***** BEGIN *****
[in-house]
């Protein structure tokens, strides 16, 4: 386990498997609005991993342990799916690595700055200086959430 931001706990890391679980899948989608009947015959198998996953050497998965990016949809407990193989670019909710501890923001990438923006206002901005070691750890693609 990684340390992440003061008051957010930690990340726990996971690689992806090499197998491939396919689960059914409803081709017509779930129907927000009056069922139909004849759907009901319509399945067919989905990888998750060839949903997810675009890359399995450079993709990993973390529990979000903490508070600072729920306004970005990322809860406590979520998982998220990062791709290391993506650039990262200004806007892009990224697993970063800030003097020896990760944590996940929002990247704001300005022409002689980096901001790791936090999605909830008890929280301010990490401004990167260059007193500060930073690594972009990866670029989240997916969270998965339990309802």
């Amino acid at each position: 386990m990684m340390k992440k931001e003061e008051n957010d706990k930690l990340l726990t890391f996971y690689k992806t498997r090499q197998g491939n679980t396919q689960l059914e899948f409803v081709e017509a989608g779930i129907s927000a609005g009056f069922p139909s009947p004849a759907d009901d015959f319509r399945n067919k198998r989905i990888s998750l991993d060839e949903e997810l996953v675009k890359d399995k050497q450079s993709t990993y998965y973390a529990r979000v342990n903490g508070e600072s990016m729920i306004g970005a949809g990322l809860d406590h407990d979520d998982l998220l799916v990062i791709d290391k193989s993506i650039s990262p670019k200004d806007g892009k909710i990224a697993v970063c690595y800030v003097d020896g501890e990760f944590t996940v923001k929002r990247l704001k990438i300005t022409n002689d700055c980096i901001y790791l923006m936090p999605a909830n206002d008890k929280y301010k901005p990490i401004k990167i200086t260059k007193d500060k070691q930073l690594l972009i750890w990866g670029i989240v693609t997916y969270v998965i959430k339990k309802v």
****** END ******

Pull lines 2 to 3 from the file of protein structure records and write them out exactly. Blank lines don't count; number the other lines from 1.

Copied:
């Protein structure tokens, strides 16, 4: 386990498997609005991993342990799916690595700055200086959430 931001706990890391679980899948989608009947015959198998996953050497998965990016949809407990193989670019909710501890923001990438923006206002901005070691750890693609 990684340390992440003061008051957010930690990340726990996971690689992806090499197998491939396919689960059914409803081709017509779930129907927000009056069922139909004849759907009901319509399945067919989905990888998750060839949903997810675009890359399995450079993709990993973390529990979000903490508070600072729920306004970005990322809860406590979520998982998220990062791709290391993506650039990262200004806007892009990224697993970063800030003097020896990760944590996940929002990247704001300005022409002689980096901001790791936090999605909830008890929280301010990490401004990167260059007193500060930073690594972009990866670029989240997916969270998965339990309802």
């Amino acid at each position: 386990m990684m340390k992440k931001e003061e008051n957010d706990k930690l990340l726990t890391f996971y690689k992806t498997r090499q197998g491939n679980t396919q689960l059914e899948f409803v081709e017509a989608g779930i129907s927000a609005g009056f069922p139909s009947p004849a759907d009901d015959f319509r399945n067919k198998r989905i990888s998750l991993d060839e949903e997810l996953v675009k890359d399995k050497q450079s993709t990993y998965y973390a529990r979000v342990n903490g508070e600072s990016m729920i306004g970005a949809g990322l809860d406590h407990d979520d998982l998220l799916v990062i791709d290391k193989s993506i650039s990262p670019k200004d806007g892009k909710i990224a697993v970063c690595y800030v003097d020896g501890e990760f944590t996940v923001k929002r990247l704001k990438i300005t022409n002689d700055c980096i901001y790791l923006m936090p999605a909830n206002d008890k929280y301010k901005p990490i401004k990167i200086t260059k007193d500060k070691q930073l690594l972009i750890w990866g670029i989240v693609t997916y969270v998965i959430k339990k309802v």